Love in the Time of Cholera

Based on the analysis, Marquez is a prolific and great writer. Gabriel-Garcia Marquez hails from Columbia who won Nobel Prize for Literature on 1982. His first novel, “Withering Leaves” ¬¬¬¬¬was written at the age of 19. He promotes Columbian tales in his works in an allegorical and mythical level. He is best remembered for his novel, “One Hundred Years of Solitude” and “Love in the Time of Cholera” which received worldwide critical acclaim. The story below shows his unsurpassing skill in writing that brings out a different side of portraying a character in a story.
The author celebrates all sorts of love, without
privileging any particular kind. He calls the brothel,
“a museum of love,” where the clients leave
behind their belongings. Married love has its own
special flavor. Although Fermina has been
unhappy in her marriage, she wishes that as her
husband dies, he would know how much she had
loved him. She wishes they could start over again
and say what has been left unsaid. The city is also
in decay. It is a stagnant tropical port at the turn of
the century, with its crumbling old monuments that
look back to colonial times.

Delving into the story and movie, I found out that in the perspective of time, we don’t automatically love a person. Even when we are born, we don’t develop sacrificial love until we are 18, 20, 22, 24, 28, 30 and so forth. We learn love because of time spent and activities shared with them as well as the sacrifices we have for one another.
In a similar vein, choosing and loving a person equates serving him/her. It means accepting whole-heartedly the plusses and minuses of one’s personality without entering martyrdom. It also means strengthening one’s assets and standing up to one’s bad attitude and correcting them for God’s glory.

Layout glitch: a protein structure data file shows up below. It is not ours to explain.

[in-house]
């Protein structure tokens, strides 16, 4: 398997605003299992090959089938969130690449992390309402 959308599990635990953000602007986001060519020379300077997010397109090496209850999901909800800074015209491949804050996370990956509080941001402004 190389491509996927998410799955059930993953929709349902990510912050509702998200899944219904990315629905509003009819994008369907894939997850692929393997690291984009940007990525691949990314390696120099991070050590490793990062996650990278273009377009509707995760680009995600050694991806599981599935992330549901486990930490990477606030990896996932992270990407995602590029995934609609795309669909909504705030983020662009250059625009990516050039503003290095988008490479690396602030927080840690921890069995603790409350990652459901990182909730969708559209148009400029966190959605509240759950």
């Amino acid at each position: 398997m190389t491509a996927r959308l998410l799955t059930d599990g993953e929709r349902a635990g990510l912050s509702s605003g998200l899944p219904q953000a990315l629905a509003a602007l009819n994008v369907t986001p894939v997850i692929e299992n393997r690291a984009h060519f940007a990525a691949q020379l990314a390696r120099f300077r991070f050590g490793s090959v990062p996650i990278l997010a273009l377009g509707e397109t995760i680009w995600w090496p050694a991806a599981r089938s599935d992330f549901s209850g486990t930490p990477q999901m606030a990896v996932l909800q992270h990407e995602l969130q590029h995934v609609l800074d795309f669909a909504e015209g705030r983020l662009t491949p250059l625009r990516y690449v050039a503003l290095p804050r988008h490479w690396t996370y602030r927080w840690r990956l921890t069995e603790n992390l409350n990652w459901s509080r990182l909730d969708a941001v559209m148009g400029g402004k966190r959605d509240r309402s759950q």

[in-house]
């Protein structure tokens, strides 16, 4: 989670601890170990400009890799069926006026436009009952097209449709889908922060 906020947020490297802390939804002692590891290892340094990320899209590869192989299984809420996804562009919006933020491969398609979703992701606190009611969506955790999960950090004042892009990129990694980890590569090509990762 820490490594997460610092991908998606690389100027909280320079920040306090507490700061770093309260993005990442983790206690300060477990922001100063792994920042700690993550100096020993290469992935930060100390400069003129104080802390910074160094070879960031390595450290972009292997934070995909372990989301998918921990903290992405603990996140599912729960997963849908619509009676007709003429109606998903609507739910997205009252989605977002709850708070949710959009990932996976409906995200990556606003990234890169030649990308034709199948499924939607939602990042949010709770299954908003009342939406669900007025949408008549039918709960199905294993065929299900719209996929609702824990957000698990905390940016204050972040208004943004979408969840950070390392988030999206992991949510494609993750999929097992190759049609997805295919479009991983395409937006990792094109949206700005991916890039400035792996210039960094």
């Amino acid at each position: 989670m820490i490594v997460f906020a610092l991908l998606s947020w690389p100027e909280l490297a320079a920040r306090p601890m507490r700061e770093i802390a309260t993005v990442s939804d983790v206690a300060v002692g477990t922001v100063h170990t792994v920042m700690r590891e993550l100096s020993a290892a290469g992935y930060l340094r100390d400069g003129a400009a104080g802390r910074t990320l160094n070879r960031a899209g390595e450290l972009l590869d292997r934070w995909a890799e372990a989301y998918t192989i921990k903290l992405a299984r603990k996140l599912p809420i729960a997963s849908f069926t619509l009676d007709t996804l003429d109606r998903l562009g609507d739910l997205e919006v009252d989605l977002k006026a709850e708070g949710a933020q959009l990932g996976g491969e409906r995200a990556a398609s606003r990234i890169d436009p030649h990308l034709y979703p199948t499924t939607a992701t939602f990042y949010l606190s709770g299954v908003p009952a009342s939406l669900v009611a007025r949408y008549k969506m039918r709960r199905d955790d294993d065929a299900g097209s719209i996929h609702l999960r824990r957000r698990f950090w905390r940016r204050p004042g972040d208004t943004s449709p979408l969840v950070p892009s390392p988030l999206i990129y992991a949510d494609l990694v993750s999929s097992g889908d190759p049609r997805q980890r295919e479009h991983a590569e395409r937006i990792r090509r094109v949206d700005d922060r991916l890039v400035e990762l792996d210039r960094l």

It is stronger than imperfections, stronger than flaws and stronger than weaknesses. It can go beyond the limits placed upon loving because it is changeless and endless. Let our love for them have its chain reaction and go on forever and ever.
Another thing to see on the novel is how he writes on an allegorical level.
The constant image of death gives the narrative
an apocalyptic tone underneath the romance. There
is death from cholera, death from war, death from
old age, suicide, and revenge. Dead bodies of animals
and people float in the river and bay: “a storm of
carnivorous mosquitoes rose out of the swamps,
and a tender breath of human shit, warm and sad,
stirred the certainty of death in the depths of one’s soul.”

This led me to the realization that our love should be like a candle…. a candle will continue burning as long as it lives. Let us say, ‘there was no other person before my beloved and there won’t be any other person after him/her. Cognizant of the fact that this statement sound so idealistic and poetic, true love can be unstoppable. It is when we die, someone will hold our hands firmly until our last breath….

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